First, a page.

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Nikita Gill’s ‘Fierce Fairytales’ Challenges Gender Tropes in Classic Fairytales

Once upon a time, fairytales were good friends to everyone. Once upon a time, they accompanied us in our childhood and nourished us when we stepped into the adult world. Once upon a time, the story of a handsome and brave prince on his journey to save the beautiful but bewitched princess was strongly and vividly imprinted in our heads. Once upon a time, every boy was taught to be that prince and nearly every girl dreamed of becoming the princess. But today, the stereotypes in fairytales are changing and author Nikita Gill is helping to reframe the narrative.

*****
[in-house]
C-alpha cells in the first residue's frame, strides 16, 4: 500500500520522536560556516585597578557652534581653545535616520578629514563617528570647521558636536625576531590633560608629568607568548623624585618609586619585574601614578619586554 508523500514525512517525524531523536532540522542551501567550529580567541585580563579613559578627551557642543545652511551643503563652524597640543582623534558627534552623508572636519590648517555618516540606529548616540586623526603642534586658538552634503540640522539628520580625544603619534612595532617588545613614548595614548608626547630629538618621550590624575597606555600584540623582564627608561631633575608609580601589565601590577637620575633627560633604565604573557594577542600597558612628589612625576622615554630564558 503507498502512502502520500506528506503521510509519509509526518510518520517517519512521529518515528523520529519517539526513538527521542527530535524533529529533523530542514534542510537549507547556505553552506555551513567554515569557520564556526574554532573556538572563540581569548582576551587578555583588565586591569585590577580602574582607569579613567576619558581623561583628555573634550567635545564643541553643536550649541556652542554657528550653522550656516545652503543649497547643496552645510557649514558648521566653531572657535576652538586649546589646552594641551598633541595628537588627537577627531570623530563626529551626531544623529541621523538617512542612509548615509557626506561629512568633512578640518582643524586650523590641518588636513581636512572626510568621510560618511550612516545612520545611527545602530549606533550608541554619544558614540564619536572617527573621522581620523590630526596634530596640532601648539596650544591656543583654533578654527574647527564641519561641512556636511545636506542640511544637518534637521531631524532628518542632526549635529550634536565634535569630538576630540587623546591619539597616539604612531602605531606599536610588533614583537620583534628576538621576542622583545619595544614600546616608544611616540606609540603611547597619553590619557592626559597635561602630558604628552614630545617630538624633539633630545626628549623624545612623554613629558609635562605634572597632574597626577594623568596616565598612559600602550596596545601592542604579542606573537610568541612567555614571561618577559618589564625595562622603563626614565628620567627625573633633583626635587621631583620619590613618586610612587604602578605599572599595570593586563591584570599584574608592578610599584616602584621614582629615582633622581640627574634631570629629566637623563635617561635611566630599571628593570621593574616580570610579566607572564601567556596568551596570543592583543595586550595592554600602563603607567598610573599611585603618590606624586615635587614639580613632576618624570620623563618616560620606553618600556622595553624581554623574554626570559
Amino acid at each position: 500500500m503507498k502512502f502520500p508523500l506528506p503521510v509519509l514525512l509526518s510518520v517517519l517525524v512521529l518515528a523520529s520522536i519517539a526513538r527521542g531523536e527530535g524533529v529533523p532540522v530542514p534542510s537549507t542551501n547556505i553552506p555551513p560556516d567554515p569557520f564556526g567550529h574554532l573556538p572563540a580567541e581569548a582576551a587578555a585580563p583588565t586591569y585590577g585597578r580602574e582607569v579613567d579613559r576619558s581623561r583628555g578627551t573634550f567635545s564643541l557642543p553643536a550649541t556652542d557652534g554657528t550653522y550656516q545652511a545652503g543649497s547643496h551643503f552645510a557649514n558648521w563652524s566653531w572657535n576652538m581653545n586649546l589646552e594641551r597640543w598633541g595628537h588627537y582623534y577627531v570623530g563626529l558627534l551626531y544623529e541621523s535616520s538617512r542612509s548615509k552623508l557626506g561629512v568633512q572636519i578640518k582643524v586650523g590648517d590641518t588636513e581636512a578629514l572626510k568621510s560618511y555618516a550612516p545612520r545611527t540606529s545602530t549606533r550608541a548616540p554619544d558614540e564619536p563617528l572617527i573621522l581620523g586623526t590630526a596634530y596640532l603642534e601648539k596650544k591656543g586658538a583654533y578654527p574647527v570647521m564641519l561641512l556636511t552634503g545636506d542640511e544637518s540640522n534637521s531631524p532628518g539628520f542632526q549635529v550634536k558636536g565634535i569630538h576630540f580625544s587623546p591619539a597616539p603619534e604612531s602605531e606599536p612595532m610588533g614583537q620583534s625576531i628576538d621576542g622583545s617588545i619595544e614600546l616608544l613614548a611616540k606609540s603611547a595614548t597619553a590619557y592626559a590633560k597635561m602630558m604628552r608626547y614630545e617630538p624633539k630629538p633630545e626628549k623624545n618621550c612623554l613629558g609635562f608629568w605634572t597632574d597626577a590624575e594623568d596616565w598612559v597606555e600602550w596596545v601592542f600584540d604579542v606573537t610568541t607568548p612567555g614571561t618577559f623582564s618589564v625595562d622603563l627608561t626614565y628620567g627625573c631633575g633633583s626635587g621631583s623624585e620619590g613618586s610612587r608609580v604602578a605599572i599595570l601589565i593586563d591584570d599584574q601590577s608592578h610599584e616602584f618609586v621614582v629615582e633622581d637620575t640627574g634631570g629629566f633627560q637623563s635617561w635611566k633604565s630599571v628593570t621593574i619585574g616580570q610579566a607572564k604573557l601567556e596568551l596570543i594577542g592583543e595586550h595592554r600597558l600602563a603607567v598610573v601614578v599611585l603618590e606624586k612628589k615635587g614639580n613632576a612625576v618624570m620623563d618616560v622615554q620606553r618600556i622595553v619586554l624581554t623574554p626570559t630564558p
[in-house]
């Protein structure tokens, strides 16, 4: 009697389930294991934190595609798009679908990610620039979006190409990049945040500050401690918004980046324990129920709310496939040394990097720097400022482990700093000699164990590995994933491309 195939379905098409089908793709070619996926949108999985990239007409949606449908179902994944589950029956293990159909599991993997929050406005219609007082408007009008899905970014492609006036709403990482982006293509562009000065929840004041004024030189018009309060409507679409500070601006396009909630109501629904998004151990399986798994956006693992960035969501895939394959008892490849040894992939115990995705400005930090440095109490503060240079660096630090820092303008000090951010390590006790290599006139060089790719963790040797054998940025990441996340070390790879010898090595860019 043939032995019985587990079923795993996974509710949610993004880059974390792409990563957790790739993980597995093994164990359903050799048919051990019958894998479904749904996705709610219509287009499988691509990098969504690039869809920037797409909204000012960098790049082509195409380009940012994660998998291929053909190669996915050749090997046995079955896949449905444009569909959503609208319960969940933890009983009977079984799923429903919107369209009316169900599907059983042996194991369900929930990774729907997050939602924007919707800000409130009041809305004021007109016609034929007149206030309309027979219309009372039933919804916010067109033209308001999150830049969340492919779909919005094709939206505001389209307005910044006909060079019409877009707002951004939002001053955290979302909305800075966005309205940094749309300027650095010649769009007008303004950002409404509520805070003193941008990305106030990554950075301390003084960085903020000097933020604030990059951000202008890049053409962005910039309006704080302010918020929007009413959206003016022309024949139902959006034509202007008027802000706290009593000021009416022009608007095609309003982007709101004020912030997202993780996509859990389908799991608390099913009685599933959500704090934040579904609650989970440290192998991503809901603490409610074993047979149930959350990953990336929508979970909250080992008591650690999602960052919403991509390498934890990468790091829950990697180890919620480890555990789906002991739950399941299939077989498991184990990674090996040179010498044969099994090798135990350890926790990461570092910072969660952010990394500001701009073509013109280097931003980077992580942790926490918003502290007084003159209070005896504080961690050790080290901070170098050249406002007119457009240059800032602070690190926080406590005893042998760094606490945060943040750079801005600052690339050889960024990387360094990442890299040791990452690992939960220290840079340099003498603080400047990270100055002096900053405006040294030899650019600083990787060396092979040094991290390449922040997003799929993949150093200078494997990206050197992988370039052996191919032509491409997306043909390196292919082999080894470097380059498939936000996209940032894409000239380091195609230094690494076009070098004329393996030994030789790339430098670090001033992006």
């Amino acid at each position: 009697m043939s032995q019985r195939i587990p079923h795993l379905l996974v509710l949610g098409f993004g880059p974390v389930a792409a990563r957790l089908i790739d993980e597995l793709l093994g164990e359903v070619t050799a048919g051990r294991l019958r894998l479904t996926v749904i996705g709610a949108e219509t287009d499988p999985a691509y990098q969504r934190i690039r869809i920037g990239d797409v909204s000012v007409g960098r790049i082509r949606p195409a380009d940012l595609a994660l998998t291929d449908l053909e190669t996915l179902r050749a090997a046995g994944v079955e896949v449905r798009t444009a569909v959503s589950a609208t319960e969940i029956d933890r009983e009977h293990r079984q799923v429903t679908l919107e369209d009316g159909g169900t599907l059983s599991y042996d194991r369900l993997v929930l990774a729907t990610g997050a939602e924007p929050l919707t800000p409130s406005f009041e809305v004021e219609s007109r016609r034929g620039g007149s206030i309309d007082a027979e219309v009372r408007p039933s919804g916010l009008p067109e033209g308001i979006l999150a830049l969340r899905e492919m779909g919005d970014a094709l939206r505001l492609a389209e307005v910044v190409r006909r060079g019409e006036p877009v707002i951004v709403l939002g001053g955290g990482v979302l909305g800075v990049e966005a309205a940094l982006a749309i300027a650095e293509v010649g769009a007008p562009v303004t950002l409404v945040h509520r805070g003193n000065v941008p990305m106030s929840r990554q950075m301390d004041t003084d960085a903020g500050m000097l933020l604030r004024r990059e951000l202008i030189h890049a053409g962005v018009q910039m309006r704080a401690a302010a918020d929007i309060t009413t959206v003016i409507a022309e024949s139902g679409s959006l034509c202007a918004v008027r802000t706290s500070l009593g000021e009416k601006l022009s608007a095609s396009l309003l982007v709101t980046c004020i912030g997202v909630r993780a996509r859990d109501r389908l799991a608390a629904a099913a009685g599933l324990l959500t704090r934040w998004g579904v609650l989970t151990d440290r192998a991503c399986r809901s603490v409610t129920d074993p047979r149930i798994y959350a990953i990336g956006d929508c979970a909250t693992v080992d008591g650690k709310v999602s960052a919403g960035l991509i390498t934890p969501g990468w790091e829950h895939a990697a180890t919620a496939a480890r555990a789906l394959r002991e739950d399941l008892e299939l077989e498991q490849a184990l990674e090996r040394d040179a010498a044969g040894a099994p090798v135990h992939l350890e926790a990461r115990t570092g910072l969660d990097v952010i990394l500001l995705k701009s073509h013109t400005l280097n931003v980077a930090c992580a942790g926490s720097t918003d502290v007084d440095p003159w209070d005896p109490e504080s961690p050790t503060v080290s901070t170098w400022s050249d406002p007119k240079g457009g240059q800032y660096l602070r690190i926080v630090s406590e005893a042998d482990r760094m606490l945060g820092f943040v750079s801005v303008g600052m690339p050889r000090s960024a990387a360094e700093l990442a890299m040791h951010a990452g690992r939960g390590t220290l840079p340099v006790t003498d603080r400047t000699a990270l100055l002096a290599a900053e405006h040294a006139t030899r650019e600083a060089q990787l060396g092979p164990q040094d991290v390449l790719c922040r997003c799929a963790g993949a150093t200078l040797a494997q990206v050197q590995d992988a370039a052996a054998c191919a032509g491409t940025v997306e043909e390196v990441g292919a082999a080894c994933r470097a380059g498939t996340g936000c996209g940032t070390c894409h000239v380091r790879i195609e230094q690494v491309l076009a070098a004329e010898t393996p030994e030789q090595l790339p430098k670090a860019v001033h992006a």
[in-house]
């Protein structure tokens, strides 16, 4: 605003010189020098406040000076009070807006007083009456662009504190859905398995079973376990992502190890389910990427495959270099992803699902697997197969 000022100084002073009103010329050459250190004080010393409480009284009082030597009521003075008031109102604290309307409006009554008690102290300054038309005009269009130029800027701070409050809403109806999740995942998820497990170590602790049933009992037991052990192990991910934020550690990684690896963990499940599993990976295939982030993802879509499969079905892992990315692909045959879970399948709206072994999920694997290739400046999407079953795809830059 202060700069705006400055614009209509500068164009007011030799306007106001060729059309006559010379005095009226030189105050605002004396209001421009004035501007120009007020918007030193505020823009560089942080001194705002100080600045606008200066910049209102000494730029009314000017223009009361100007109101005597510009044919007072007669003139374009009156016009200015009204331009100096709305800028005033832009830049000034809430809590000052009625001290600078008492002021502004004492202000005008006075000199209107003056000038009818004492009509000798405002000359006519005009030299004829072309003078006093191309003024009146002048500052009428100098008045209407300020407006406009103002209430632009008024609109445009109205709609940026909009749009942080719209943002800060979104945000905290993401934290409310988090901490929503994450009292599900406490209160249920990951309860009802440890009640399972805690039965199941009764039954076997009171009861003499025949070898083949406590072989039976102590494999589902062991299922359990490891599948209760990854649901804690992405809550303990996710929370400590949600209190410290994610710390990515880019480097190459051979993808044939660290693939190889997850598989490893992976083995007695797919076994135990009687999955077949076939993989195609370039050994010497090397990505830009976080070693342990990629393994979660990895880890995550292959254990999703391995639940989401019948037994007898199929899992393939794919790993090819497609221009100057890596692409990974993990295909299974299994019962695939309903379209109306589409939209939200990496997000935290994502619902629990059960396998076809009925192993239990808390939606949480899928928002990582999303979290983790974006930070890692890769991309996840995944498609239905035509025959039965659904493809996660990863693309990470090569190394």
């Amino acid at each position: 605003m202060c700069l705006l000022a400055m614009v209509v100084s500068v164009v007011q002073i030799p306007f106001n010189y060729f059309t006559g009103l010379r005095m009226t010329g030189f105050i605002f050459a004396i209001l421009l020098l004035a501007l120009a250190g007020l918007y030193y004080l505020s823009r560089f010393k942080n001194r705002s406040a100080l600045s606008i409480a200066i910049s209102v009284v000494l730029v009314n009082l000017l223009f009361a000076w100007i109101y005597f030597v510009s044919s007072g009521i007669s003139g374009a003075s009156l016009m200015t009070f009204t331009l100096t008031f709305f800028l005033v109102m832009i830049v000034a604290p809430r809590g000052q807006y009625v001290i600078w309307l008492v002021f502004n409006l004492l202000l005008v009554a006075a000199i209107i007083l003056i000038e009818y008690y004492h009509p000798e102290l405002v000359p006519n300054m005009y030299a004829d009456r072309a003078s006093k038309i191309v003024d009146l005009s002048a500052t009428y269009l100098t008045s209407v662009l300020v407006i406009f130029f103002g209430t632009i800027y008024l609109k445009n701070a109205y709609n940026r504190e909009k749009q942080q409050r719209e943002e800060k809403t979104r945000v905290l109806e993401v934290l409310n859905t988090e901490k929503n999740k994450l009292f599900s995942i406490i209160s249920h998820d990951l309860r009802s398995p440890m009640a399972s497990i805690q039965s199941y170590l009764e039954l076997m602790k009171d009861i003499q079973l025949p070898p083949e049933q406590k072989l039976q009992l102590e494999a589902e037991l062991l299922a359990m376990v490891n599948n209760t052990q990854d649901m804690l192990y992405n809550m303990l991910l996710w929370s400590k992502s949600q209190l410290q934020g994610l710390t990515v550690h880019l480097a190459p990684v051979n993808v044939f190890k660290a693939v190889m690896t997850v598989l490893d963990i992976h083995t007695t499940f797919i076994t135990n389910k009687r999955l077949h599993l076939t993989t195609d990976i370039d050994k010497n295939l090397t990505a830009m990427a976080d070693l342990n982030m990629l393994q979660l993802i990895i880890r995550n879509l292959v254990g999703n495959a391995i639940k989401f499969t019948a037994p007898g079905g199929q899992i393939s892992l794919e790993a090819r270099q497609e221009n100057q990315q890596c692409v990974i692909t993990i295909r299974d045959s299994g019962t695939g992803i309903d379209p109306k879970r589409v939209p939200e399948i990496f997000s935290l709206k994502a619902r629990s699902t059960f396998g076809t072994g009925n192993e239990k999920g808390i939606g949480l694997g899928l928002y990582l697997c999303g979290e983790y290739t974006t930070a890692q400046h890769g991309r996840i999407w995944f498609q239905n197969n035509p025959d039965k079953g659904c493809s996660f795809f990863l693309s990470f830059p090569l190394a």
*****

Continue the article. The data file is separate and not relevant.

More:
Nikita Gill’s Fierce Fairytales: Poems and Stories to Stir Your Soul is a book about “Once upon a time” but in a different way. The book’s publisher, Hachette Books, said that Gill, “gives ‘Once Upon a Time’ a much-needed modern makeover.” 

 

Emma Smith, the book’s editor, also commented on Gill’s effort of empowering the feminist thinking and bypassing negativee gender tropes found in fairytales.
 

Fairytale tropes are long overdue a 21st century feminist update, and Nikita has skillfully delivered nuanced characters, deconstructed damaging myths, and has gotten under the skin of toxic masculinity. This collection will not just be a thing of beauty, but will be a book to light up the minds of generations to come.